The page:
The Coronation in Alba Iulia

Period: approx. 1922 | Previous story | Next story

The outbreak of the First World War revived the possibility of the unification of Transylvania with Romania. But at the beginning of the war, the national mindset of the unionist groups differed from that at the end. Public opinion in the capital, of Transylvanians established in Bucharest, and of government members envisioned the following development: Romania would sign an alliance with France, England, and fatally, Russia. The Entente would lead to victory in the conflict with the Central Powers, and Romania would receive Transylvania and Bucovina as a reward for its contribution to the victory. The unification was to be completed at the official level, but also ceremonially, through the coronation of King Ferdinand in Alba Iulia.

As often remarked, the First World War caused “the entrance of the masses into history”. From Transylvania, the unification with Romania was proclaimed by the resolution of the Great National Assembly of Alba Iulia, a representative institution of the Romanian nation from this province. The political leaders of Bucharest appreciated the importance of the assembly held on 1 December 1918. Nevertheless, they considered another course, according to which the new state framework would not have become recognized in international law without Romania’s war sacrifices and without recognition of the new territories through treaties signed in the Peace Conference in Paris. Consequently, the event planned at the beginning of the war remained important.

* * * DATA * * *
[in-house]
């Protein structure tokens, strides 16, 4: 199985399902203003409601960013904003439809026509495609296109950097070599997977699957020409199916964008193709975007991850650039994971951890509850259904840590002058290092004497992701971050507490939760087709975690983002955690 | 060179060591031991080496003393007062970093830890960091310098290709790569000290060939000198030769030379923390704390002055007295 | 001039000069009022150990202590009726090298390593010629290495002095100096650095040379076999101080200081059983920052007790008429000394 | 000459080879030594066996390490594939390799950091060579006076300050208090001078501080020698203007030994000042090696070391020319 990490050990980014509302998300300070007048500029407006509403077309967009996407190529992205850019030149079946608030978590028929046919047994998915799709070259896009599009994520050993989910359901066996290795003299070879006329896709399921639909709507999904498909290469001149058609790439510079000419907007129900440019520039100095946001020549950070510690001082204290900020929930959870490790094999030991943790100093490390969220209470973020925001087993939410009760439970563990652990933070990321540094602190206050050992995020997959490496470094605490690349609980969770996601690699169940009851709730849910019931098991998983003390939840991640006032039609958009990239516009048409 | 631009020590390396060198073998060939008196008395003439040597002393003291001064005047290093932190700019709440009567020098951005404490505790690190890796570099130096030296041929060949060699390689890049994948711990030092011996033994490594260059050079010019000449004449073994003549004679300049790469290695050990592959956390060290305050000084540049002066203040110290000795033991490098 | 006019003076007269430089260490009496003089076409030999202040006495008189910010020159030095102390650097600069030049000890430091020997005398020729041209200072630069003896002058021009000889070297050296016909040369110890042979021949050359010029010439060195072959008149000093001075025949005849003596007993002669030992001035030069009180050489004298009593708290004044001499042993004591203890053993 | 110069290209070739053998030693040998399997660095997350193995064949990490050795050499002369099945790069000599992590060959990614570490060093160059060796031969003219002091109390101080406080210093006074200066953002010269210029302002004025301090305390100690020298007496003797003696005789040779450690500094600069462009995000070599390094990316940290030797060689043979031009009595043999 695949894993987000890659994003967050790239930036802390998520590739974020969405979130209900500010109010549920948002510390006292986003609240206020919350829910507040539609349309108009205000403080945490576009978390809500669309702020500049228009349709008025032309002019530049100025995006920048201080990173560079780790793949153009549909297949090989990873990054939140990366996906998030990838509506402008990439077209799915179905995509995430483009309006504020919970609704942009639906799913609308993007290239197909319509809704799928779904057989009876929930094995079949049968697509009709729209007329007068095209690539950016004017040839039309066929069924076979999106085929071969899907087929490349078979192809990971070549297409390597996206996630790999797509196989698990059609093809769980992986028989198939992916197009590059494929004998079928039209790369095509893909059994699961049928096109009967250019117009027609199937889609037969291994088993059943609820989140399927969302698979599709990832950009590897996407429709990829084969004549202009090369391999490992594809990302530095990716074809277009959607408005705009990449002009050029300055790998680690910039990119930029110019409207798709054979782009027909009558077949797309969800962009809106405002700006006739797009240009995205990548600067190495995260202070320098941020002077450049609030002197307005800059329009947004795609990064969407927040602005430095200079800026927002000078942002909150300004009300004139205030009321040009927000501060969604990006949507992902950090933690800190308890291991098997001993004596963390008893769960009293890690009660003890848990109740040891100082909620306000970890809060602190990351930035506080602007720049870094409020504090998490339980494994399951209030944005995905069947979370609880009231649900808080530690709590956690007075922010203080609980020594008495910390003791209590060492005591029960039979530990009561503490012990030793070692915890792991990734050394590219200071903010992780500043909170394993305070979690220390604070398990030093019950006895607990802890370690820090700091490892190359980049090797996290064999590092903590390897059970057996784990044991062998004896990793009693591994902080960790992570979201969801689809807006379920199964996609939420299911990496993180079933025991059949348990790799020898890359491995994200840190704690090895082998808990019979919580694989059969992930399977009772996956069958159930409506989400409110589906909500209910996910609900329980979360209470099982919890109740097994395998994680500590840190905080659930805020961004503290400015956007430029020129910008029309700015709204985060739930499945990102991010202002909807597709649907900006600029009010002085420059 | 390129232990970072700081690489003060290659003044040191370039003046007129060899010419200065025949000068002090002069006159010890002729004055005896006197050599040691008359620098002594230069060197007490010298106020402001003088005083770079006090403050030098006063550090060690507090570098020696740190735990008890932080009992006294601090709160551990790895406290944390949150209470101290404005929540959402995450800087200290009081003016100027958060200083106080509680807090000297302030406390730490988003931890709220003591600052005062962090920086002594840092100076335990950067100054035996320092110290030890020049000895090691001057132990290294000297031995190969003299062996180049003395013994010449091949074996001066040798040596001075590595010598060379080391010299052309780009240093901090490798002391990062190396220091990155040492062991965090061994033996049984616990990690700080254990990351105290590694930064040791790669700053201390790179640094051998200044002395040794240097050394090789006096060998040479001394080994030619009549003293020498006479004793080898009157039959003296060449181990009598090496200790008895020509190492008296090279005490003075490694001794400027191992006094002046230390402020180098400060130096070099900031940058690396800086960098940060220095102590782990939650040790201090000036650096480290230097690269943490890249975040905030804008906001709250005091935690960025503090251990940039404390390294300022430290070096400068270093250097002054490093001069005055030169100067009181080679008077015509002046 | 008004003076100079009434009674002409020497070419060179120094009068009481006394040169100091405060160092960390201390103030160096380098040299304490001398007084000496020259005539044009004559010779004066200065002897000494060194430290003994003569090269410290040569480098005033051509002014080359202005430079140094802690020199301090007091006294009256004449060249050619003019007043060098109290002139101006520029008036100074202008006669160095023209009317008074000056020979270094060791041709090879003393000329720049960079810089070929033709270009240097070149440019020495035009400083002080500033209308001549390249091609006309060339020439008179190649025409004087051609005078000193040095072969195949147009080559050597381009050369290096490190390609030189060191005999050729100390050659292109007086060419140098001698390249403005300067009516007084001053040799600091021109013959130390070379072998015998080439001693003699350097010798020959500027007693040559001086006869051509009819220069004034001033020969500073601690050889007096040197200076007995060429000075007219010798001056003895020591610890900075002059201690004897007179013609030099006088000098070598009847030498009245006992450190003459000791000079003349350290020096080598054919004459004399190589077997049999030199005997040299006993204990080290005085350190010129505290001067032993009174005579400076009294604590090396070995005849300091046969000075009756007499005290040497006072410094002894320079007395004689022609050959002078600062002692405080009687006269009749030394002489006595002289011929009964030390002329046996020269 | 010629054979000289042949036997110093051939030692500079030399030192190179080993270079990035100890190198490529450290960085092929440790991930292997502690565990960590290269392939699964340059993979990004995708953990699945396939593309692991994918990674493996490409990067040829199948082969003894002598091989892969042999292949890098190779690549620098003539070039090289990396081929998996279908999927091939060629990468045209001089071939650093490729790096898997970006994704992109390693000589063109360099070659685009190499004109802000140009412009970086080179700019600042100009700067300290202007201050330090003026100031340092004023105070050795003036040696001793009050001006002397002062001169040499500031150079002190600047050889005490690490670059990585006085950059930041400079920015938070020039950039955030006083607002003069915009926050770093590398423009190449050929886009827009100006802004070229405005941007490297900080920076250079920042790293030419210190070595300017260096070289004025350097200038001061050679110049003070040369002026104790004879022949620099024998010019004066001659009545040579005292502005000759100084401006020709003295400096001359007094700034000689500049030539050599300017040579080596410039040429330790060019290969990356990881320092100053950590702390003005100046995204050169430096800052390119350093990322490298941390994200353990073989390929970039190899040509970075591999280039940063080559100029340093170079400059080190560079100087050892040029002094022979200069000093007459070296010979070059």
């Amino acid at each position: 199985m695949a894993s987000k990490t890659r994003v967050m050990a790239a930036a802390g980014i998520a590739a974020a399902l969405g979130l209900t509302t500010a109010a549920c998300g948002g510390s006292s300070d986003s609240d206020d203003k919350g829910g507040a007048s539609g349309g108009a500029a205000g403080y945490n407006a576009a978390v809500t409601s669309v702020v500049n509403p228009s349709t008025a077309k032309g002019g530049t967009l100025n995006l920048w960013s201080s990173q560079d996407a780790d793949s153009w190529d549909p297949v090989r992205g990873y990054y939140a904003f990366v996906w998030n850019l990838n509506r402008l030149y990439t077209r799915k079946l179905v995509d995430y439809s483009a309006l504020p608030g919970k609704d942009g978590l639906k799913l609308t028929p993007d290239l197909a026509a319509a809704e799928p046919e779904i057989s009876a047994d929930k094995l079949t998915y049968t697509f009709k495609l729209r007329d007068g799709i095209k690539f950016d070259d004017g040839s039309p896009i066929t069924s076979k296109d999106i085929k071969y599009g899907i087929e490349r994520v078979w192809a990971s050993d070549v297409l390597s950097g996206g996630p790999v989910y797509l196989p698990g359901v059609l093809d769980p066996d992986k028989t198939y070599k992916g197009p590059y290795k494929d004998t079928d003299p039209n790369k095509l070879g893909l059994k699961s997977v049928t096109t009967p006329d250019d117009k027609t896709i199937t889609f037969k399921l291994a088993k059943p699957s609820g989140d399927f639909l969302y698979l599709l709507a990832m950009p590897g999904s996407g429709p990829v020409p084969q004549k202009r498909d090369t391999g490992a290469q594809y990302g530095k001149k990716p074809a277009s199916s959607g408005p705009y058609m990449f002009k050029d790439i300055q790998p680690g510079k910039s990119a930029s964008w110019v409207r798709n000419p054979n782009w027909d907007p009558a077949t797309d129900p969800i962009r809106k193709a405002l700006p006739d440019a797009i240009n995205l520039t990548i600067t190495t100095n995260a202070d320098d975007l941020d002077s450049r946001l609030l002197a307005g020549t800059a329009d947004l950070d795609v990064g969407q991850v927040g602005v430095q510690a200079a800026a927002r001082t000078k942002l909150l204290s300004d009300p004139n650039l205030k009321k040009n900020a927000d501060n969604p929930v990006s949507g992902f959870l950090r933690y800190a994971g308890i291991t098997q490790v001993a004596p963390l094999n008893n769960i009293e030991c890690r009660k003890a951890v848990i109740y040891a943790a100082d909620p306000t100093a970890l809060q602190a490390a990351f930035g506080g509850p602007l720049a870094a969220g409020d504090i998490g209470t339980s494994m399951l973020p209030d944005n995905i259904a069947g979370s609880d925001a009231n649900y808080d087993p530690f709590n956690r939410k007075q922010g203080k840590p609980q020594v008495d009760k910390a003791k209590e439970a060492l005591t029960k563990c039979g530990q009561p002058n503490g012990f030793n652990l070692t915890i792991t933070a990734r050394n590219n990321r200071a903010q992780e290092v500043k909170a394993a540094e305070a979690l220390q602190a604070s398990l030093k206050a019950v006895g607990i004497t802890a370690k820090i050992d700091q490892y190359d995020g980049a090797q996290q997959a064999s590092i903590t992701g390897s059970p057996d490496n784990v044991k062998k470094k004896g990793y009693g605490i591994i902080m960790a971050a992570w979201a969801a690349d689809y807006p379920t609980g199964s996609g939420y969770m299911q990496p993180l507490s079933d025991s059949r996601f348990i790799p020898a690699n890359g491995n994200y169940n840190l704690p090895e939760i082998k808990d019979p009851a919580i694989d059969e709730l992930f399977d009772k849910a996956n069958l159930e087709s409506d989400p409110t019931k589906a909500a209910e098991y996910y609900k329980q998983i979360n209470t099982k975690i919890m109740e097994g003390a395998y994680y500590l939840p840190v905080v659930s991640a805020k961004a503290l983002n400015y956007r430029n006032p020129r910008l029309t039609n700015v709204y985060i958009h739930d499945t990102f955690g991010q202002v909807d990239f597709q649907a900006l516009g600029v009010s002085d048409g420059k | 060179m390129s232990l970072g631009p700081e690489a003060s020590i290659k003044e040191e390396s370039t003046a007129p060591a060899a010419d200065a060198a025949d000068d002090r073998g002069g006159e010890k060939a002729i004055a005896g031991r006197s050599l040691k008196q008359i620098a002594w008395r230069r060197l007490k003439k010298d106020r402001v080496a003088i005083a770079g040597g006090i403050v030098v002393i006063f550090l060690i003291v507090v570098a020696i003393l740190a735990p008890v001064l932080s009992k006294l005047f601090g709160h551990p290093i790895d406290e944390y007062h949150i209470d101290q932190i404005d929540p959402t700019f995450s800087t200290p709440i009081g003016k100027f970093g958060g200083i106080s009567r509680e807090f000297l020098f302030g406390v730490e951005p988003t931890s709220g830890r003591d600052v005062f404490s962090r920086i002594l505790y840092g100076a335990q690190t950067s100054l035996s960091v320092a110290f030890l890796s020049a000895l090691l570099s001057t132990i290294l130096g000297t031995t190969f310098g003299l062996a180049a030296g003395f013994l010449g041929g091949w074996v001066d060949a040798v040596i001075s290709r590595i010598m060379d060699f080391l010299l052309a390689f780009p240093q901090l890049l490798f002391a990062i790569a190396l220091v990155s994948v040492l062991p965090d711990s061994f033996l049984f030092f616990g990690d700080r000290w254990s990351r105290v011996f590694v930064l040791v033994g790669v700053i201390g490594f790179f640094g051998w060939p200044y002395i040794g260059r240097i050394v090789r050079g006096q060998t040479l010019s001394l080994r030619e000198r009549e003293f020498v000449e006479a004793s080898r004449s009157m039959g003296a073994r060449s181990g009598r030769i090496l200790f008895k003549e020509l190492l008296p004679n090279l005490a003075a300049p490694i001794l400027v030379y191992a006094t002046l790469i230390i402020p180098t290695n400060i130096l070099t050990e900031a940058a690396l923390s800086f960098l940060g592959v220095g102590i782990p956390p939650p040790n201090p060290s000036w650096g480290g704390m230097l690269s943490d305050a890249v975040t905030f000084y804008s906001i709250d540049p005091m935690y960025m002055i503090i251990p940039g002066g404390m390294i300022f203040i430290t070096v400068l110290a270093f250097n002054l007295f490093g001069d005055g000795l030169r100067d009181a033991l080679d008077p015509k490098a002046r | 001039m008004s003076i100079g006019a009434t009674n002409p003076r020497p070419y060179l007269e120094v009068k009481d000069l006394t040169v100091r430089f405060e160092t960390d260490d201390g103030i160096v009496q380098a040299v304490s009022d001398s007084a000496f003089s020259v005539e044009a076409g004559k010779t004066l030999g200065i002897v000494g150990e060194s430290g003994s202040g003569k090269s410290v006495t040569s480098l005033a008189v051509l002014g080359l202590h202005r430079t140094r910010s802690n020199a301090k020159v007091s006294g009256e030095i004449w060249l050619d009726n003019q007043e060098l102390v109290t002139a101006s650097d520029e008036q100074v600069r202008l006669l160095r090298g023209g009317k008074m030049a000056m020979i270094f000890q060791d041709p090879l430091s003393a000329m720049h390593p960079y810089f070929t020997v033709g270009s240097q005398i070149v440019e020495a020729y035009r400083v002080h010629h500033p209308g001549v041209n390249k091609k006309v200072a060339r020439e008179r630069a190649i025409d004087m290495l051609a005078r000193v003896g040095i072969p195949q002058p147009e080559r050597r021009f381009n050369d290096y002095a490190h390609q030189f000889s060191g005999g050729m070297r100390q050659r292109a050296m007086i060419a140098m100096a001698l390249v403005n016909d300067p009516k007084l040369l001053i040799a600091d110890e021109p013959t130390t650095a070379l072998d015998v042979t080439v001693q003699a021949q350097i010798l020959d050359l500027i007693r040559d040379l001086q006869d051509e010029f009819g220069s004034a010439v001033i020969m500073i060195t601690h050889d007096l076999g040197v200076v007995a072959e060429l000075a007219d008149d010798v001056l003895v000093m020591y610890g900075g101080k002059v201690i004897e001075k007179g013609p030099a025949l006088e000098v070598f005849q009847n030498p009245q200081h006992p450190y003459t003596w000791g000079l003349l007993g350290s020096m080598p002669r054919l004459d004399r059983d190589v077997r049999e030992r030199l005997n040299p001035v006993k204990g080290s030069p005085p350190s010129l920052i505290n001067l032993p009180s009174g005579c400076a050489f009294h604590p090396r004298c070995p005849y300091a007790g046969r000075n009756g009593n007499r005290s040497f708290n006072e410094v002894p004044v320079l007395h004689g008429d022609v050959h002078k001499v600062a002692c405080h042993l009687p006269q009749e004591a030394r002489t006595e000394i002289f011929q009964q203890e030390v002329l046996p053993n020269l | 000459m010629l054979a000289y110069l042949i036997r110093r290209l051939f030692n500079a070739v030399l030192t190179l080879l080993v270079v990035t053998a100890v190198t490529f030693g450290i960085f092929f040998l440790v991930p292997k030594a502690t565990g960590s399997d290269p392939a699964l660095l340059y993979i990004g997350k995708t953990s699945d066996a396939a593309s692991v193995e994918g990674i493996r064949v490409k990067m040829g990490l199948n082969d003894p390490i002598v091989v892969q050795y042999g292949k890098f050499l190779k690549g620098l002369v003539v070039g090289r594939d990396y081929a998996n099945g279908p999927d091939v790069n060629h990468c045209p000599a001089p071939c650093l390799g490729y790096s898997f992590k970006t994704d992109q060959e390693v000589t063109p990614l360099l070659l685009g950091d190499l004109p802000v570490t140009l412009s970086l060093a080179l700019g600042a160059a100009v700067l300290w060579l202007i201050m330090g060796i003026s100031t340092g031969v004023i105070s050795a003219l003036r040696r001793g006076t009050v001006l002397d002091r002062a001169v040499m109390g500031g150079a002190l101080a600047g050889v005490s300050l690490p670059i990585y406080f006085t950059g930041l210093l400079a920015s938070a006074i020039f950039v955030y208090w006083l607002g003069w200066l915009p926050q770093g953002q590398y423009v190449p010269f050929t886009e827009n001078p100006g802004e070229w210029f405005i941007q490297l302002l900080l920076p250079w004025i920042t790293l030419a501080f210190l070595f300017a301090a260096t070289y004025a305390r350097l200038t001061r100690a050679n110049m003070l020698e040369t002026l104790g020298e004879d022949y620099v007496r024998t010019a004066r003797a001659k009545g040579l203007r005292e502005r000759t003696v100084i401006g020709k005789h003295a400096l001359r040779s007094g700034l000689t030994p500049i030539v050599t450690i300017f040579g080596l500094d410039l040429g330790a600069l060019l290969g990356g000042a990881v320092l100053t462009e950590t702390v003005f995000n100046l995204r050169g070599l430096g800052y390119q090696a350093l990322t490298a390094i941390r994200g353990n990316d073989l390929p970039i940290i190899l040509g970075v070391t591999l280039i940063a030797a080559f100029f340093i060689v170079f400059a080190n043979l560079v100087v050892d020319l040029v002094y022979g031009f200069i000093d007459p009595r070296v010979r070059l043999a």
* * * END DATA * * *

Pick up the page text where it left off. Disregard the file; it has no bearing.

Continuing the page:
The great European royal houses preserved medieval traditions of coronation: the monarchs of France, Great Britain, Spain, and Russia were crowned.

In the history of Romania, a state not belonging to the category of “great monarchies”, coronations were not connected so much to the installation of new monarchs as to crucial events in the life of the nation. Carol I was crowned as King of Romania on 10 May 1881, four years after the proclamation of independence. Ferdinand I was crowned two years after the signing of the Trianon Treaty recognizing the unification of Transylvania with Romania.

Alba Iulia was already connected symbolically to the name of Michael the Brave and, since 1 December 1918, the city had consolidated its appellation as city of the Union. All these arguments supported the opinion, dating back to 1915, that Alba Iulia was the only place suitable for the coronation.

Between 1920 and 1922 occurred several changes occurred to the initial agenda of the ceremony. The organizers had to adapt the schedule according to the size of the invited public and the diversity of denominations of the higher clergy. The church of coronation, later called Coronation Cathedral, was built in Alba Iulia. Nevertheless, the ceremony was not held in the church, but in front of its bell tower. For two major reasons. Initially, each member of the Royal House, state dignitary, prelate or military in the list of invitees had his assigned place in the church. However, if the event had been organized in a confined space it would have been rendered exclusivist. This was deemed improper for an event meant to send a message of shared nationhood. It was estimated that the ceremony was attended by around 30,000 people from Transylvania and 15,000 military, former combatants from the war. The second reason was that the invited Roman-Catholic and Greek-Catholic bishops obeyed a warning notice sent by Pope Pius XI concerning the canon forbidding the attendance of the Orthodox religious service, allowing them to attend only the civil part of the coronation ceremony.